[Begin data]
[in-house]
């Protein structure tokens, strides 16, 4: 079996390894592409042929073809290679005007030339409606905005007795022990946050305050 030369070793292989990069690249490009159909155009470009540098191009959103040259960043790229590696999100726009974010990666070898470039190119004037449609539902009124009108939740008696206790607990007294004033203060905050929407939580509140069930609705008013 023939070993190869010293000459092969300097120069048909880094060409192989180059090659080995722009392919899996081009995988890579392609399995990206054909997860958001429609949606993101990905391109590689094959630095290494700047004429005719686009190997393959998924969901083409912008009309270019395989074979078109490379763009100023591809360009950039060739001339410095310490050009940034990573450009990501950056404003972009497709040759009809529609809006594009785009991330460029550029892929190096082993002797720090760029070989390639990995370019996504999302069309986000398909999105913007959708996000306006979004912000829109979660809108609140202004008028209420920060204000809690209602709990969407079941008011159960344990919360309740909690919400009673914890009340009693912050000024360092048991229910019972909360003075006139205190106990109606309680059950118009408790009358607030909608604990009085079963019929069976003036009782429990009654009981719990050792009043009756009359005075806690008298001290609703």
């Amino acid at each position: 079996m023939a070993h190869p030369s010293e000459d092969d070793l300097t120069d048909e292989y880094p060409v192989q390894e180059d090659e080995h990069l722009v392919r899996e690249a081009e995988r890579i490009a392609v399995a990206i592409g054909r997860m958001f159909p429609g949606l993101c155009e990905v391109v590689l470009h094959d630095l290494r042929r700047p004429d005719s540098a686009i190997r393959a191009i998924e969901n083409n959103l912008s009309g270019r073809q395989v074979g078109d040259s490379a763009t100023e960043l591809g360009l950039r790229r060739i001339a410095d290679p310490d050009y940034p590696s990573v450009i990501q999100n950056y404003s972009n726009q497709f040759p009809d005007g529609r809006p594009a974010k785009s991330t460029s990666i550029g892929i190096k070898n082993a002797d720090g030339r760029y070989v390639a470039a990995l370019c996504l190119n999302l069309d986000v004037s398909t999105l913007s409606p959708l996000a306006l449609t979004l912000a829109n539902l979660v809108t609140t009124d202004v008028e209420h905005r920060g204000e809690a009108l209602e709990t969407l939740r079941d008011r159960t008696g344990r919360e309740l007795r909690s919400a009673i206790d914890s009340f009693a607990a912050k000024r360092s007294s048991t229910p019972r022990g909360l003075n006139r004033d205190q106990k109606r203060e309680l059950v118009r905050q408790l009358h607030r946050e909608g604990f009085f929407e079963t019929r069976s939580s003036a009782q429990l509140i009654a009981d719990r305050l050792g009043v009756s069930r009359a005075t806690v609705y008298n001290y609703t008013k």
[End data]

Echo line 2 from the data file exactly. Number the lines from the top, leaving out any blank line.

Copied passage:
């Protein structure tokens, strides 16, 4: 079996390894592409042929073809290679005007030339409606905005007795022990946050305050 030369070793292989990069690249490009159909155009470009540098191009959103040259960043790229590696999100726009974010990666070898470039190119004037449609539902009124009108939740008696206790607990007294004033203060905050929407939580509140069930609705008013 023939070993190869010293000459092969300097120069048909880094060409192989180059090659080995722009392919899996081009995988890579392609399995990206054909997860958001429609949606993101990905391109590689094959630095290494700047004429005719686009190997393959998924969901083409912008009309270019395989074979078109490379763009100023591809360009950039060739001339410095310490050009940034990573450009990501950056404003972009497709040759009809529609809006594009785009991330460029550029892929190096082993002797720090760029070989390639990995370019996504999302069309986000398909999105913007959708996000306006979004912000829109979660809108609140202004008028209420920060204000809690209602709990969407079941008011159960344990919360309740909690919400009673914890009340009693912050000024360092048991229910019972909360003075006139205190106990109606309680059950118009408790009358607030909608604990009085079963019929069976003036009782429990009654009981719990050792009043009756009359005075806690008298001290609703």